Your Commute Could Be Bad For Your MarriageAug 15, 2013
Your Commute Could Be Bad For Your Marriage
Do you commute more than 45 minutes to work? Your relationship could be at risk.
According to a new study published in the British journal Urban Studies, married or cohabiting couples in which at least one of the partners has a lengthy trek to work are 40% more likely to break up than those with a lesser commute.
It’s probably no surprise that sitting in bumper-to-bumper traffic can lead to moodiness (and there’s no doubt that massive gas bills can cause financial stress).
But the study’s researcher, Erika Sandow of Umea University in Sweden, wanted to take a look at other, more hidden social costs of commuting to work, like its effect on sleeping patterns, health and relationships.
She tracked millions of Swedes over ten years and discovered that while 10% of non-commuting couples eventually separated, 14% of “long-distance commuters” had called it quits. (Her findings appear to indicate that she studied heterosexual couples exclusively.)
Though the study, as reported by Quartz, didn’t offer possible explanations as to the relationship between commute time and relationship dissolution, it’s likely just confirmation of what most of us have experienced firsthand: stressful traffic, early mornings and shortened time with our families can majorly impact our personal lives.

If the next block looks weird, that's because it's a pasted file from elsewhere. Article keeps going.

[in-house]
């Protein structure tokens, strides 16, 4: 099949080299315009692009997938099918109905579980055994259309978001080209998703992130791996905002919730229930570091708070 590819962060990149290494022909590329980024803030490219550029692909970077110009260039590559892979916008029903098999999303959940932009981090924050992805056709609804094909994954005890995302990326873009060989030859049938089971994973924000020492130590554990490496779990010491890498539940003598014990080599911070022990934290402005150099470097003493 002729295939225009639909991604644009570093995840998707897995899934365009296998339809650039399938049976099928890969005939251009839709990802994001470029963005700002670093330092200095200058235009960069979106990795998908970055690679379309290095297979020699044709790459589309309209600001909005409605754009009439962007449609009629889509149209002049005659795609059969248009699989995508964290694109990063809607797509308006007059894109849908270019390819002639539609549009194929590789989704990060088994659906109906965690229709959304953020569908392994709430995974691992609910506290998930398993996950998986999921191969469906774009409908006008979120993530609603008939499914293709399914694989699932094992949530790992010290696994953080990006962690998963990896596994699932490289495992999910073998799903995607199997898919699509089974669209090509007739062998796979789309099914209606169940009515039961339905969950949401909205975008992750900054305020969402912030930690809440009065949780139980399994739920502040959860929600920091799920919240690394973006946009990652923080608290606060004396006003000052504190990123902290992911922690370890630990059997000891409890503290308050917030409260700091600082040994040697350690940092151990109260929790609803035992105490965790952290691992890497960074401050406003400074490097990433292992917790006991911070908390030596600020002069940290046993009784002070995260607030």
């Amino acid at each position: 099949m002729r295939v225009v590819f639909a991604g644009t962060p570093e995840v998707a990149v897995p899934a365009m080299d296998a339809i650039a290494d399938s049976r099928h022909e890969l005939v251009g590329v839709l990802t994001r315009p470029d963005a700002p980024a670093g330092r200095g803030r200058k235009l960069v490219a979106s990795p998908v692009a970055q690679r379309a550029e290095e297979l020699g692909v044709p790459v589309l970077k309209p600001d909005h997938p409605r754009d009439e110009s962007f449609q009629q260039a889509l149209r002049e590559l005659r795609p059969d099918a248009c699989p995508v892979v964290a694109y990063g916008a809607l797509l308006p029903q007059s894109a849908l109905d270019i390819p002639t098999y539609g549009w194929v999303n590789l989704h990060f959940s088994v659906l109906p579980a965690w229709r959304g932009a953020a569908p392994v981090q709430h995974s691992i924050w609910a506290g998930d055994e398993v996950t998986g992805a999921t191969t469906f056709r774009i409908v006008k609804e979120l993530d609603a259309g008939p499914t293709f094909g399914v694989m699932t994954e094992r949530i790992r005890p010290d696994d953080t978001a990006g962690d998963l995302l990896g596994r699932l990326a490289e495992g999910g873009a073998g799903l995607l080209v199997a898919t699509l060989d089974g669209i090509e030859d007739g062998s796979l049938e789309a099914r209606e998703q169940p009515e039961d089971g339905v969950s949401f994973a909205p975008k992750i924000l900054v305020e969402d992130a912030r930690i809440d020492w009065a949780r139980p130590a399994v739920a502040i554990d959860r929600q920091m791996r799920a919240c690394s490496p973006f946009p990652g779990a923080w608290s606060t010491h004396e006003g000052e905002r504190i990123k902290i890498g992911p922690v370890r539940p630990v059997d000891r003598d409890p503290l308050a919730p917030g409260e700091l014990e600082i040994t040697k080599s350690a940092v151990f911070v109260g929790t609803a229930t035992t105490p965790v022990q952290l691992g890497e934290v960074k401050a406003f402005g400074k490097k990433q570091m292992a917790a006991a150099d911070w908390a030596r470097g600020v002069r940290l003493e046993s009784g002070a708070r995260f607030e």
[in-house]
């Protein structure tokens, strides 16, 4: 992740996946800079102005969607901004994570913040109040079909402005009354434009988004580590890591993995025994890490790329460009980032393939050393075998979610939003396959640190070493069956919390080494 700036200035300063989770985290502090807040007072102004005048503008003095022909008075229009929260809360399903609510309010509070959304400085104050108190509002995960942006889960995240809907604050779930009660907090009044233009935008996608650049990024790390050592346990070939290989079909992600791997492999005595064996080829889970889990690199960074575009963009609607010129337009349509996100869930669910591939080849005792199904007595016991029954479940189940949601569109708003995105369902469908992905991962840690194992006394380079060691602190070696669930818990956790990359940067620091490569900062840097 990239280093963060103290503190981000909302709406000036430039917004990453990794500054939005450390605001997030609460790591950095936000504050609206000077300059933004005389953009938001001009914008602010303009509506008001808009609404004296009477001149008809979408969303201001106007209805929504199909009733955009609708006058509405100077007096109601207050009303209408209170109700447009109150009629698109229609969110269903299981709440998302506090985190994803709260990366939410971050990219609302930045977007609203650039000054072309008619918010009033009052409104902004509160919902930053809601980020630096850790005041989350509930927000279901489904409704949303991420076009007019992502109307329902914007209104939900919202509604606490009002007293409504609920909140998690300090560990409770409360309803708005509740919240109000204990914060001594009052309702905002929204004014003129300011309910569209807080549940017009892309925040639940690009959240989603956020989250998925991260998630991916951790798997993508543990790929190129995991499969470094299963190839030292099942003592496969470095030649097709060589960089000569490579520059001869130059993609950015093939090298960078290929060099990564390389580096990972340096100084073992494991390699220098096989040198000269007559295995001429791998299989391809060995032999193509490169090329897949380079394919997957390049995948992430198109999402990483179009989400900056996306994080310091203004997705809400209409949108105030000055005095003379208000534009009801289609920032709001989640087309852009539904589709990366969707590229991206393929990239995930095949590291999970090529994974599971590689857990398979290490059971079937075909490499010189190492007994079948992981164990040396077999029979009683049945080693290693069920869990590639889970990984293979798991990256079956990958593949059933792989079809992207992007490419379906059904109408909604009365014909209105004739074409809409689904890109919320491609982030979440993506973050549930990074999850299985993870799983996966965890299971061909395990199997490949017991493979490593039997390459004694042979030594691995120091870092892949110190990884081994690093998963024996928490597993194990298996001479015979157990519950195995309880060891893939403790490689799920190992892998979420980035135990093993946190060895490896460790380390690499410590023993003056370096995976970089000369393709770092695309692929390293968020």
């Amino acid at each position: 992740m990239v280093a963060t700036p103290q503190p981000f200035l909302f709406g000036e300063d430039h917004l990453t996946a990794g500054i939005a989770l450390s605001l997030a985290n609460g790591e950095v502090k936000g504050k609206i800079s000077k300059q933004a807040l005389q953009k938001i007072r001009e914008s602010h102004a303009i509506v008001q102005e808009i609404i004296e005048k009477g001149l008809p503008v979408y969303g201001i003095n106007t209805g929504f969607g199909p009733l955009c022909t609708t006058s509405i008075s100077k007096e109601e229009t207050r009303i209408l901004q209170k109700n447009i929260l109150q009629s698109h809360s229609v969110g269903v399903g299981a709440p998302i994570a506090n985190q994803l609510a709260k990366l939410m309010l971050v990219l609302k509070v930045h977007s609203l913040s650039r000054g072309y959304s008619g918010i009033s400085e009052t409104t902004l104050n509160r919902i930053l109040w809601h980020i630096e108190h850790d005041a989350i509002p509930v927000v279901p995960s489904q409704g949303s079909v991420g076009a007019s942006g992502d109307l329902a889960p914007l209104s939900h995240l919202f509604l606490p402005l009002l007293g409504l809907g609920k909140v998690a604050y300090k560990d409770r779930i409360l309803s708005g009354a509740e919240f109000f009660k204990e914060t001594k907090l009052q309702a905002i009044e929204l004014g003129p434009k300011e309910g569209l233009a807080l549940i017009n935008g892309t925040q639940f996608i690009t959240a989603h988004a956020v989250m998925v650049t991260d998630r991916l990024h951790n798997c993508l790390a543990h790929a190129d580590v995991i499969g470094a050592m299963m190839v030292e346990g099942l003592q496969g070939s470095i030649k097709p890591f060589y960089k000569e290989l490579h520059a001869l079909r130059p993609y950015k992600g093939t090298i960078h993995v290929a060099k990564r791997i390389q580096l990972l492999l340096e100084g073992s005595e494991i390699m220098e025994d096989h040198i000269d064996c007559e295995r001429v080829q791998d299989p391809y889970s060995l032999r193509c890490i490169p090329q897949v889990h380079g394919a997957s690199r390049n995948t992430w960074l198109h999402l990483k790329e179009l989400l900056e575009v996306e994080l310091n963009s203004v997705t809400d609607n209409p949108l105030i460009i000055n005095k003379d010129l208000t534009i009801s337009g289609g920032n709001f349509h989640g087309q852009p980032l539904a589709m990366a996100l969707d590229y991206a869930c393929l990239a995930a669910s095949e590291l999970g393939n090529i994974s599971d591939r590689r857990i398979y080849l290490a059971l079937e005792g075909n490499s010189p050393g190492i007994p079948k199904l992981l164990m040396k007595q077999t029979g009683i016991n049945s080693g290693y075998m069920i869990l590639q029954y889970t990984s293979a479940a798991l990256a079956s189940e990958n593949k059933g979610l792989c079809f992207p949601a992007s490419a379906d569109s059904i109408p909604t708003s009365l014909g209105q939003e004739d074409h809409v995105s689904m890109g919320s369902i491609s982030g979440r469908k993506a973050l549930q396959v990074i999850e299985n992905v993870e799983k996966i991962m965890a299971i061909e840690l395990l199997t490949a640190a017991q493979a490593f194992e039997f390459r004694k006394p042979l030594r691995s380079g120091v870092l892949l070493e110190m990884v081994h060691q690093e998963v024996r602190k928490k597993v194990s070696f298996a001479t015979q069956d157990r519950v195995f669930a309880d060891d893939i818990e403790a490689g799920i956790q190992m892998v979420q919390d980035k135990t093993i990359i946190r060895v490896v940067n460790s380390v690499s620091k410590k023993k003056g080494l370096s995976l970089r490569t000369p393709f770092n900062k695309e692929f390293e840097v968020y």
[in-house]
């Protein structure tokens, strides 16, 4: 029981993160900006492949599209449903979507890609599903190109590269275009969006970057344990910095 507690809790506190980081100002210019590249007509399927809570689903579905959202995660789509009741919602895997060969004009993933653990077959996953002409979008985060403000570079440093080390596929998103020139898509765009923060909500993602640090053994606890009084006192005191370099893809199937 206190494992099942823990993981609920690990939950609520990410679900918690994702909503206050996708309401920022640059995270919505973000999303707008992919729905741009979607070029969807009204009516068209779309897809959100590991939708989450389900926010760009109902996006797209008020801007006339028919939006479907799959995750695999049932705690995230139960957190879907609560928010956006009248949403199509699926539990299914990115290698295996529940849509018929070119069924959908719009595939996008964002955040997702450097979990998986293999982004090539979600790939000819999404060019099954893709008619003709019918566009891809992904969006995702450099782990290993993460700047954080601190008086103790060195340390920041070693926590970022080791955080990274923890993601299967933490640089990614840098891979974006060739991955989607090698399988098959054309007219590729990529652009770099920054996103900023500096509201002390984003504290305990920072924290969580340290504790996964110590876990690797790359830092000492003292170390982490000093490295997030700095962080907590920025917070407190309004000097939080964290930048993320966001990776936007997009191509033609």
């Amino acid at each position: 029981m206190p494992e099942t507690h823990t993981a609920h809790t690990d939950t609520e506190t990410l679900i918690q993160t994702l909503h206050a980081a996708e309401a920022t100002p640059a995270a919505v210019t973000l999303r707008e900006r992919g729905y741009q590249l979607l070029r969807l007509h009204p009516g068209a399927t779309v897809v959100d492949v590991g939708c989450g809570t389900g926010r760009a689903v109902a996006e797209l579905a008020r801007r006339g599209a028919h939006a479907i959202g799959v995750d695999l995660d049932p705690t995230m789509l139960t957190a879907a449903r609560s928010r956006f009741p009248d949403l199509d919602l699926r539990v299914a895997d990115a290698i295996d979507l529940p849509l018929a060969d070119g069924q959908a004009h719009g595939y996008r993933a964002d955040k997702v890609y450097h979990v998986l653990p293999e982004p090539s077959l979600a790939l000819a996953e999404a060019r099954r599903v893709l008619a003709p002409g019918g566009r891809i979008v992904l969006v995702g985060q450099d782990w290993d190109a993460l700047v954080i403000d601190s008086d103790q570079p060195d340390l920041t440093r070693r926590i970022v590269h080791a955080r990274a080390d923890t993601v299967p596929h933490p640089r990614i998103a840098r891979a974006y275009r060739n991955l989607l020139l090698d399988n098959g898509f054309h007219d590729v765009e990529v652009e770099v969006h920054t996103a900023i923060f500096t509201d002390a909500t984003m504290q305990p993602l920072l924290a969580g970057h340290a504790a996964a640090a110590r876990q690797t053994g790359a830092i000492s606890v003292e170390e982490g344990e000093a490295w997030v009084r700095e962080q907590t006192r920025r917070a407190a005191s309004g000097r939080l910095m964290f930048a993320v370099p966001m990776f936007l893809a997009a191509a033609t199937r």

Is There Any Upside to a Long Commute?
Today, the average American one-way commute is clocking in at over 25 minutes, and can be even higher in notoriously gridlocked cities. To be sure, there’s often an upside to going these greater distances—you may earn more money at an out-of-town gig without uprooting your family, or land a promotion you may not otherwise have.
But in sifting though the data, Sandow also found some surprising nuance to the results. Turns out that when it’s the woman who’s commuting, there seems to be less of a toll on the relationship. In fact, for women in the study who had been commuting for at least five years, the chances of their relationship failing were actually decreased by 8%.
Overall risk to a relationship, the study found, was highest when the couple was in the early years of commuting.
The struggle, then, may be what Sandow calls the “customization process”—successfully adopting to the new routine—not bringing all that stress and road rage back home with you. Couples who had been commuting for five years or more actually had almost no more risk of separation than non-commuters.
As the study suggests, learning to adjust to the stress and quirks of a commuting life with your partner might be a necessary bump in the road.
By LearnVest's Anna Williams
Want to read more articles from LearnVest? Check out How We Learned to Talk About Money, 13 Ways to Combat Work Stress, and 8 Ways to Improve Your Morning Commute.